Today is: Thursday October 18, 2018 | Status: Under Re-development | Version 2.99.03

Slipped Discs October 2018


Discs you may have missed | by John Noyd

Sliding towards oblivion October albums crumble around us. From gloss-pop sleep-walkers SAINT SISTER’s exalted softness, “The Shape of Silence,” to karmic commandos PILL’s fanged boomerangs, “Soft Hell,” entropy never rests. Timely ends include wry rural pianist-producer RACHEL TAYLOR BROWN’s inquisitive litanies, “Run Tiny Human,” wild-honeyed folkie ANNA ST. LOUIS’ grassroots revivals, “If Only There Was A River,” and silk-skating angel GABI’s ethereal séances, “Empty Me.” It’s all downhill from here.

Slipped Discs appears every month in print in Maximum Ink music magazine, this months reviews are:


David Nance Group - Peaced and Slightly Pulverized

David Nance Group

Peaced and Slightly Pulverized
Record Label: Trouble in Mind
Review published: September 2018

Fiery quagmires blazed in steel-gauged lacework, “Peaced,” seethes, bleeds and seizes in splintered full-moon rock unlocking stark urban cool and ghoulish cosmic blues.  Ignited in slow-roasted guitar-amp anarchy, unvarnished beauty bubbles and bends in David Nance Group’s competent hands conjuring prowling maelstroms strewn in blistering double-fisted resistance; coarse boisterous voices shaped by hip, slippery riffs lashed to adamant six-string savagery.






Adrianne Lenker - abysskiss

Adrianne Lenker

abysskiss
Record Label: Saddle Creek
Review published: September 2018

Singular singing ringing in sweet meekness greets wide-eyed wandering minstrel wonder as cross-stitched acoustic guitars climb, chime and confide inside Adrianne Lenker’s second solo venture. Scampering among writhing spirals and curious flurries, the intimate, “abysskiss,” flits in rich, rippling images, a fanciful whimsy overtaking logic to liberate reclusive truths with bewitching innocence; miniature singer-songwriter cinemas flickering around winsome rocking-chair two-steps.






Ian Sweet - Crush Crusher

Ian Sweet

Crush Crusher
Record Label: Hardly Art
Review published: September 2018

Uncoiled turmoil crawls and hauls “Crusher,” from slithering alt-rock synergy into wilted narcotic-pop surrenders, forming choreographed torture through caressing delicate regrets into crashing concessions. A swift and fluid navigator, Sweet treats spent intents to beautiful squalor, biographical after-thoughts whose wavering shapes incite stalker beats from foggy colleagues, crafting soul-baring jump-abouts enacted as badge-of-honor battles in midnight raids on stolen emotions.



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William Basinski + Lawrence English - Selva Oscura

William Basinski + Lawrence English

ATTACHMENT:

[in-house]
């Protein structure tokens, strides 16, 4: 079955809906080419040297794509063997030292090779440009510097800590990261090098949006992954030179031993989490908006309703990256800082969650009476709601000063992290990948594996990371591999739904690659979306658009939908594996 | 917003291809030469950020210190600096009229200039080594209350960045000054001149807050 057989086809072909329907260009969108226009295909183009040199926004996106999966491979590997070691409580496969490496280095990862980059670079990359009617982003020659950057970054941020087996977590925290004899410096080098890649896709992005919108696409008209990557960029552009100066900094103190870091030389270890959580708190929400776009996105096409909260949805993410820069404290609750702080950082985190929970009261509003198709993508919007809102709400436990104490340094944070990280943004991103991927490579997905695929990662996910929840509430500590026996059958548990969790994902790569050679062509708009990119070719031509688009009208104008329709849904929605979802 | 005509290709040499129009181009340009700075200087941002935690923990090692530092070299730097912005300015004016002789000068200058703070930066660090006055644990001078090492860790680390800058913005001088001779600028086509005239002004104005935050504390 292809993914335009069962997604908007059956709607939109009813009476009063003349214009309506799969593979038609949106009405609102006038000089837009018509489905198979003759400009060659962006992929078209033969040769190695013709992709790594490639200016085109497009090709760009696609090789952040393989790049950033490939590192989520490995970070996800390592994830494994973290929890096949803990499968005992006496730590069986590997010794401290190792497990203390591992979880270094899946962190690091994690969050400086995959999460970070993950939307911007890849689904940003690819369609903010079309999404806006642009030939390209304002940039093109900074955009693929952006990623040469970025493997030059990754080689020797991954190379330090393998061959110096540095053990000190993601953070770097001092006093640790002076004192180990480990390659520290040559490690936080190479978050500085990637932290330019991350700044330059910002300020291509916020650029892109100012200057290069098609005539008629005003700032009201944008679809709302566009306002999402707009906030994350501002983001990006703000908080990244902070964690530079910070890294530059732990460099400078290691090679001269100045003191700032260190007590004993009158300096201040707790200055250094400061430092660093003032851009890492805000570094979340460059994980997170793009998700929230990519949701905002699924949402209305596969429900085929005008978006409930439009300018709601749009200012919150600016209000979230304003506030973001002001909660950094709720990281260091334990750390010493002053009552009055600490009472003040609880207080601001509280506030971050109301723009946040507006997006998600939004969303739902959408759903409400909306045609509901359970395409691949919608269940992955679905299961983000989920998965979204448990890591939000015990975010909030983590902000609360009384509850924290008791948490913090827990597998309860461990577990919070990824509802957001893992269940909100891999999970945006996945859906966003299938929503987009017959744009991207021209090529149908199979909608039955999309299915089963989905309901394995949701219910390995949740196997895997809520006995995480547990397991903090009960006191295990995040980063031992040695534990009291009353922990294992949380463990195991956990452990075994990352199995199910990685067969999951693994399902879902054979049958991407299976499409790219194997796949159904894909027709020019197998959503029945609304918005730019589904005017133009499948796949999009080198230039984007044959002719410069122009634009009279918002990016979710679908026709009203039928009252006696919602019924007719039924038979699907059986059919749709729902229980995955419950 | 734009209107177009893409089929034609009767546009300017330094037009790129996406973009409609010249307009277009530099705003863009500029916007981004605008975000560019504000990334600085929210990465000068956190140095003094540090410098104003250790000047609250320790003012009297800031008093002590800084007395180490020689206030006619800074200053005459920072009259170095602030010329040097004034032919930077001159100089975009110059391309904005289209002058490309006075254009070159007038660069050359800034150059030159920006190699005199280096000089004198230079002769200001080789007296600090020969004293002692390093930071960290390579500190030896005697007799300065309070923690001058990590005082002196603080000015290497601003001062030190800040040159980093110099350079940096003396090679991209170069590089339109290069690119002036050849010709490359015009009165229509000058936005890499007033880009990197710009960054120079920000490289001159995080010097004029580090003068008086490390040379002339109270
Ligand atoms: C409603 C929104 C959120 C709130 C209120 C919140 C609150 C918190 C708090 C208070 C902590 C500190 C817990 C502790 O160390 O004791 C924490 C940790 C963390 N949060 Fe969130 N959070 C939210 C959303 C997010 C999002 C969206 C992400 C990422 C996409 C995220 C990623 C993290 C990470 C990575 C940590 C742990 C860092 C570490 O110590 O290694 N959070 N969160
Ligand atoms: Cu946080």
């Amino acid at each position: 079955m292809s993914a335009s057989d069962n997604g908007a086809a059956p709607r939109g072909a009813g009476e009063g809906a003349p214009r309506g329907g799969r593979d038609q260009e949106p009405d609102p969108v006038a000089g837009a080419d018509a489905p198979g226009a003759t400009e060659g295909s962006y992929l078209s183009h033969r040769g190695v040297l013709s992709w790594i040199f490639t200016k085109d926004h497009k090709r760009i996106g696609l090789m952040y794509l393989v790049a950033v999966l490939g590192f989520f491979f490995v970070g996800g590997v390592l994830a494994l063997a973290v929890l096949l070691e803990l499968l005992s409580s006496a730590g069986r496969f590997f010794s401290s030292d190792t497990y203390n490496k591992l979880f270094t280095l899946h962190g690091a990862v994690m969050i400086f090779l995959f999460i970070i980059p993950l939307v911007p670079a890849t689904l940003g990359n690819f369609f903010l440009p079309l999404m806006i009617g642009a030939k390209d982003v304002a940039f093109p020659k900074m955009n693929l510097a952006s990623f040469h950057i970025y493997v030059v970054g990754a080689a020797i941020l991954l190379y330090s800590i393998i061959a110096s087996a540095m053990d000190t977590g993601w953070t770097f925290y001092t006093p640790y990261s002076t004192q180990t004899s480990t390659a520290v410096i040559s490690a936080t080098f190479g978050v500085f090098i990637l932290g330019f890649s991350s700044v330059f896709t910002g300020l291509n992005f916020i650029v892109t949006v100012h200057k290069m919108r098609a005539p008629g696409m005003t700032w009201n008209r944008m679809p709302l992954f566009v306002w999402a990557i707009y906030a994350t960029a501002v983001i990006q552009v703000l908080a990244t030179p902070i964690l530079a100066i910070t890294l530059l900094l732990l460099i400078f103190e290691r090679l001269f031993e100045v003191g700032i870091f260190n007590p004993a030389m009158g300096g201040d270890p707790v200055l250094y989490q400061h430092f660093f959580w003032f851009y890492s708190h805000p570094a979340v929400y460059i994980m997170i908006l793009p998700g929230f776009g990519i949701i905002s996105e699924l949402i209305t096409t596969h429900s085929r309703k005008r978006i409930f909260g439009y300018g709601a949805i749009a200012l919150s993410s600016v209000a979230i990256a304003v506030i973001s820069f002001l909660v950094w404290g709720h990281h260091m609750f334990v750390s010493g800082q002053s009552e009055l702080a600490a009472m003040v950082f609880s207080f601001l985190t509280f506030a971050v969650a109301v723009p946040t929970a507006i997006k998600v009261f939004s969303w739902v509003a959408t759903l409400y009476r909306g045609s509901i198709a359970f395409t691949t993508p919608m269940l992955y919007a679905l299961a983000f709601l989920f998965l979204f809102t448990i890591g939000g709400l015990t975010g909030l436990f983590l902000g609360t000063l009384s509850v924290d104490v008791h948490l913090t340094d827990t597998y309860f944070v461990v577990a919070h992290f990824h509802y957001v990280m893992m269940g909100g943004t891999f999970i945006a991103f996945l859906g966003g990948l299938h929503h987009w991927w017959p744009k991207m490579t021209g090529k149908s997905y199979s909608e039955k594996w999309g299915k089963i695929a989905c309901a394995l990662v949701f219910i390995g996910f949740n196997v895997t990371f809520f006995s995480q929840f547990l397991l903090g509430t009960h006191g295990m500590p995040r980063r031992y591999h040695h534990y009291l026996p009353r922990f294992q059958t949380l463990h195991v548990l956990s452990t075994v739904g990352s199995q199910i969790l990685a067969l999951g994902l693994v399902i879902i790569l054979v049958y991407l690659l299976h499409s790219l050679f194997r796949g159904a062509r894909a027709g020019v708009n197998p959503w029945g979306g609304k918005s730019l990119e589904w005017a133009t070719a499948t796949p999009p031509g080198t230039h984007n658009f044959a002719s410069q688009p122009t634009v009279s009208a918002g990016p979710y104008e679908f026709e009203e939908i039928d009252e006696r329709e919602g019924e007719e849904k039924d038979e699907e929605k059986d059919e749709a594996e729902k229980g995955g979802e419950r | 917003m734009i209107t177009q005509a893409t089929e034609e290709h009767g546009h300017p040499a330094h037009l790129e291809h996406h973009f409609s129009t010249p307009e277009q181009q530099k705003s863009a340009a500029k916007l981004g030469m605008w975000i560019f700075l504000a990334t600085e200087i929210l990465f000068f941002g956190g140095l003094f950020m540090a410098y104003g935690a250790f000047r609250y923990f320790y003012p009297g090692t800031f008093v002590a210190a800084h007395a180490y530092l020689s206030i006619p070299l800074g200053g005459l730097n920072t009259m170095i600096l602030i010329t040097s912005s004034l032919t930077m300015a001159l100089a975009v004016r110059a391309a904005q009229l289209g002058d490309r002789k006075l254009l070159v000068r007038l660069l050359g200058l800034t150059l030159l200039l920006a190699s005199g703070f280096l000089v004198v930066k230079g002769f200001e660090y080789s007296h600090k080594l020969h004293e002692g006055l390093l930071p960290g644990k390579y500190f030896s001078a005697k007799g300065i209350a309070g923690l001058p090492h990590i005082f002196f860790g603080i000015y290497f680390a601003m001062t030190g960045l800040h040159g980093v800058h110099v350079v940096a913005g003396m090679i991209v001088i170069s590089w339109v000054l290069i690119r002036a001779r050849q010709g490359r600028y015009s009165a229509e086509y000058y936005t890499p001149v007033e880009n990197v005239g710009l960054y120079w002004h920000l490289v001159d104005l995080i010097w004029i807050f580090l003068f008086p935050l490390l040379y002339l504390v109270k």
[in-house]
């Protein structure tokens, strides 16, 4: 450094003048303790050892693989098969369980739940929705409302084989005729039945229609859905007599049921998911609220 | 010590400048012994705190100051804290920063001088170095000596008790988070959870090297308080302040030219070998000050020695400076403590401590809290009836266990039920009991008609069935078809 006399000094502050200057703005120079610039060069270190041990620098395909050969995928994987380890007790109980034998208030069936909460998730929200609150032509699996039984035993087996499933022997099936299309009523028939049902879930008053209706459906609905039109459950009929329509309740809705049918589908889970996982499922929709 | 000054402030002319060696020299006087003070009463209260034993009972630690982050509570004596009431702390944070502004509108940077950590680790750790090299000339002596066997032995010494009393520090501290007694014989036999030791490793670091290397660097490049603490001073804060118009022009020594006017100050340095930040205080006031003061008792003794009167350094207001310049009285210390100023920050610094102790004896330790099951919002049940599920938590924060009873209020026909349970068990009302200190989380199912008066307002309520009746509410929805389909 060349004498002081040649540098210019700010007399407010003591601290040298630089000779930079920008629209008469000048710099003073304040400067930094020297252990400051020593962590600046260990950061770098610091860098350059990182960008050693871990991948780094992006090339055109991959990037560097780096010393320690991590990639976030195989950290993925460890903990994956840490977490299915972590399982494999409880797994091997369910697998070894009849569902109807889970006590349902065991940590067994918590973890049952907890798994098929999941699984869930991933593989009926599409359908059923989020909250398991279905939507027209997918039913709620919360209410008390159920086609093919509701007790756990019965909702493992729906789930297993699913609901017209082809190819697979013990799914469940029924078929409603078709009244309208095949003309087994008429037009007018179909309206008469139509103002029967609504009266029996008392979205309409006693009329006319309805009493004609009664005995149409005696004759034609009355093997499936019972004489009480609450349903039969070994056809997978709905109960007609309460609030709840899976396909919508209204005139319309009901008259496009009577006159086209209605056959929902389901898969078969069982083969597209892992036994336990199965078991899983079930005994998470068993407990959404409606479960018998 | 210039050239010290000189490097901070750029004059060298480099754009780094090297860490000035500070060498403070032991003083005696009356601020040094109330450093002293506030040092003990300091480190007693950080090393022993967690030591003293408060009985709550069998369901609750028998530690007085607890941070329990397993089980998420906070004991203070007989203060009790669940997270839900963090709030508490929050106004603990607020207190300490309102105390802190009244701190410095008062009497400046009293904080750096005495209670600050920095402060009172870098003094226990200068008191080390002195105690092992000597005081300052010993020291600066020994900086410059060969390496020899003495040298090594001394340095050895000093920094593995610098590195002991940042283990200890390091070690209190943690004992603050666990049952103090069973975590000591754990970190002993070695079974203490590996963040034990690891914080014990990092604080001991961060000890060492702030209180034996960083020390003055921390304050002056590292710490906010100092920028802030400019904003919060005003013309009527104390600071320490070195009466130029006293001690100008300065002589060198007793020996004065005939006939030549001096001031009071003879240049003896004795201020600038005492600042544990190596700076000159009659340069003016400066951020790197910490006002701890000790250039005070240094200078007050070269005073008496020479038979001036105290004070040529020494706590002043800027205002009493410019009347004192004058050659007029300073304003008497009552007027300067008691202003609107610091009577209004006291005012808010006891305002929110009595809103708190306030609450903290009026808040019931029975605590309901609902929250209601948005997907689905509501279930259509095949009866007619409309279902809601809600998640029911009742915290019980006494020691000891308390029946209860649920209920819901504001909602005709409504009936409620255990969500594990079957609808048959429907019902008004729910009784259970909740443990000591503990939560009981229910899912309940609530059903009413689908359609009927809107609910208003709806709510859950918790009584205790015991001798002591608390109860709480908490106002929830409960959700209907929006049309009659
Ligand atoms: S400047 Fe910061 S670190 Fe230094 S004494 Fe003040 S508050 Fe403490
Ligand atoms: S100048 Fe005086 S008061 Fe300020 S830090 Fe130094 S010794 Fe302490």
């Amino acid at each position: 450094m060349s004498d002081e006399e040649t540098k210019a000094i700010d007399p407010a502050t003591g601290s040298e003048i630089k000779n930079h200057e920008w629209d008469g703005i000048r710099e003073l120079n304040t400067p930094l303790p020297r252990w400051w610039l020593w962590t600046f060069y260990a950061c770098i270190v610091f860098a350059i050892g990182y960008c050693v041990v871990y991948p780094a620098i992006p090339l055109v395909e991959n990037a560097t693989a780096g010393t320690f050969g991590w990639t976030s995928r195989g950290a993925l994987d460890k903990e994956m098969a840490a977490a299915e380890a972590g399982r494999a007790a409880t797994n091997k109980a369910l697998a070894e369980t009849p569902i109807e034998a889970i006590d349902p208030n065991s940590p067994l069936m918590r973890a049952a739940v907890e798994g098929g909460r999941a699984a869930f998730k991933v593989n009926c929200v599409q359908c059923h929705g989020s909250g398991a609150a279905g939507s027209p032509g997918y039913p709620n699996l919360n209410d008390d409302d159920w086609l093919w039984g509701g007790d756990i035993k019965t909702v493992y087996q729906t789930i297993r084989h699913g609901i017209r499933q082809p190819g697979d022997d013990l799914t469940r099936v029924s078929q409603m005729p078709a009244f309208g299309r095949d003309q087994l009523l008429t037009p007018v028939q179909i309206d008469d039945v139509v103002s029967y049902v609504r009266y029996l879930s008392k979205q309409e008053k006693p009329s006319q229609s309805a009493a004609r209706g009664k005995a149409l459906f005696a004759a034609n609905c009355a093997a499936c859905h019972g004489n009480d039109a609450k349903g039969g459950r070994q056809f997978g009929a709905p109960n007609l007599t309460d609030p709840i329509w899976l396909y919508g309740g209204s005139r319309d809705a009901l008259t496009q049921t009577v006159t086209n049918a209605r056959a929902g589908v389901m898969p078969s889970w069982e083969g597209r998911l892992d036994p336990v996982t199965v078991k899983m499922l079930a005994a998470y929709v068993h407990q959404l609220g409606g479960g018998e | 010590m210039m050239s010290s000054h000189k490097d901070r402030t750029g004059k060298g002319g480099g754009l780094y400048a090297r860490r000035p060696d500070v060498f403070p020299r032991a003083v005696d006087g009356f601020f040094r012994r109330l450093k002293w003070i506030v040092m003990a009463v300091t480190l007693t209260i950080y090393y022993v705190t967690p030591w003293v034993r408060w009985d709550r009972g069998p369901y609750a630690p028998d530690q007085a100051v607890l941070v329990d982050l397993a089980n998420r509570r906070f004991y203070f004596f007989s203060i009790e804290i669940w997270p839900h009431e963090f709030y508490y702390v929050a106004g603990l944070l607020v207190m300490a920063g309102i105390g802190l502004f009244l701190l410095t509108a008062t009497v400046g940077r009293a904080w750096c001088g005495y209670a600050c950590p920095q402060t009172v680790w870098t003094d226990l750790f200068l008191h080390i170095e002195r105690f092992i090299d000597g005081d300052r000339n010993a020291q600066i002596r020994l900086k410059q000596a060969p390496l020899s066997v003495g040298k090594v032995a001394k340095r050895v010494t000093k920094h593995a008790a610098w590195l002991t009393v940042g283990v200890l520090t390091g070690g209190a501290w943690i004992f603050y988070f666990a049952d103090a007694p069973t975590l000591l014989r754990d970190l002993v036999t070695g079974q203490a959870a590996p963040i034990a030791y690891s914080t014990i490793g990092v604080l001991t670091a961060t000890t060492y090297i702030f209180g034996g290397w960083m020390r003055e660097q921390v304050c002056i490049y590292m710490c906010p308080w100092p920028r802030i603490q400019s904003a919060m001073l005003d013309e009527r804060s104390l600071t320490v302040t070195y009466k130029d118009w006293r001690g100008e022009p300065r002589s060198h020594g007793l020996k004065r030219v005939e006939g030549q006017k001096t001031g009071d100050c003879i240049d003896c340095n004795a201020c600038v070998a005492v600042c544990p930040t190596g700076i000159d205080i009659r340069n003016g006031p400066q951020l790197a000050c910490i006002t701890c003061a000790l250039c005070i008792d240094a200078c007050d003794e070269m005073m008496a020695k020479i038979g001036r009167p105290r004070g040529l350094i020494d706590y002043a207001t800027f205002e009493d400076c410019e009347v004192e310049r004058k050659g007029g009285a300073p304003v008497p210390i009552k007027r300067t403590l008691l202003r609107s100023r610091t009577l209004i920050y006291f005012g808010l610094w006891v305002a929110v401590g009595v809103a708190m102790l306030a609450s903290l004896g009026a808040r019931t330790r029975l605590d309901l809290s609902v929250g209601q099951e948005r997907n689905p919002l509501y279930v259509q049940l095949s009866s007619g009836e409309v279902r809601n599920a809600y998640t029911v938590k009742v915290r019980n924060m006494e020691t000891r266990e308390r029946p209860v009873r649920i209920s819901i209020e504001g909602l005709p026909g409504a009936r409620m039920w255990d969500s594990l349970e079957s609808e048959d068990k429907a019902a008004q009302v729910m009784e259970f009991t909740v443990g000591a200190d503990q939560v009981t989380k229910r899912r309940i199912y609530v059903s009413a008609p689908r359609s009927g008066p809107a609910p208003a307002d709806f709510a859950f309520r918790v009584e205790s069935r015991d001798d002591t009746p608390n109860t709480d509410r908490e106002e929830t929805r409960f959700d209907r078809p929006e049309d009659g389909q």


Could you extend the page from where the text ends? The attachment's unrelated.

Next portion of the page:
Selva Oscura
Record Label: Temporary Residence
Review published: September 2018

Wind-blown, deep-shadow frequencies emitting enormous sheaths of glacial sound, Basinski and English’s long-distance collaboration carve phantom channels carpeted in submerged white-noise hives; wafer-thin vespers buzzing among turgid reverberations. Immersive ice-cold surges blur hallowed monochromatic saturation while, “Selva,” bathed in sameness, dissolves, resolves and devours, subsiding and inviting marathon stretches to envelop mammoth canvases, smearing anonymous sonics with rapturous galactic blackness.






Kristin Hersh - Possible Dust Clouds

Kristin Hersh

Possible Dust Clouds
Record Label: Fire Records
Review published: September 2018

By enlisting singed incantations with misfit rhythms and sixth-sense experiments, the raw, innovative “Clouds,” rains taunt, indie-rock over meta-fiction revelations and character-driven mysticism; restoring and exploring mind-melting narratives backed by crafted catastrophe and cast-iron imaginations. A wonderfully unconventional guitarist and lyricist, Hersh thrusts, bucks and tugs, building exorcised lies into industrial shuffles and constructing untamed therapeutic grooves from ghostly psychosis.






Laura Gibson - Goners

Laura Gibson

Goners
Record Label: Barsuk Records
Review published: September 2018

Steady melodies melt chamber-folk poetry lavished in lacquered violins and crisp whispers; Gibson’s stern, maternal meditations plucks picturesque descriptions from choice discourse emptying surreal stories into weary waltzes. Propped in sleepy secrets and perched in late-night lullabies, curious verses teeter between rhythmic riddles and gentle rhymes as, “Goners,” fawns over exquisite details, lovingly arranged with spacious tastes and embroidered poise.






Final Thoughts

Jumping from inevitable decay to immutable proofs, electric psychedelic groove-seekers CAVE’s funk-tinged shakedowns, “Allways,” and bouncing rockanauts THE DODOS’ runaway harmonized ruckus, “Certainty Waves,” are in it for the long run. Meanwhile, permanence buddies up with rock apostles YOUNG JESUS’s soaring hornet’s nest, “The Whole Thing Is Just There,” and Outback poet-philosopher PAUL KELLY’s organic folk-blues concordance, “Nature,” while punk-glam flame-thrower RON GALLO’s dazzling rabid revue, “Stardust Birthday Party,” poly-sampling ambassador ANCHORSONG’s international party-jam, “Cohesion,” and even cheeky sparkle-rock gadflies BRONCHO’s sleek, mega-infectious, “Bad Behavior,” suggests some things never change.







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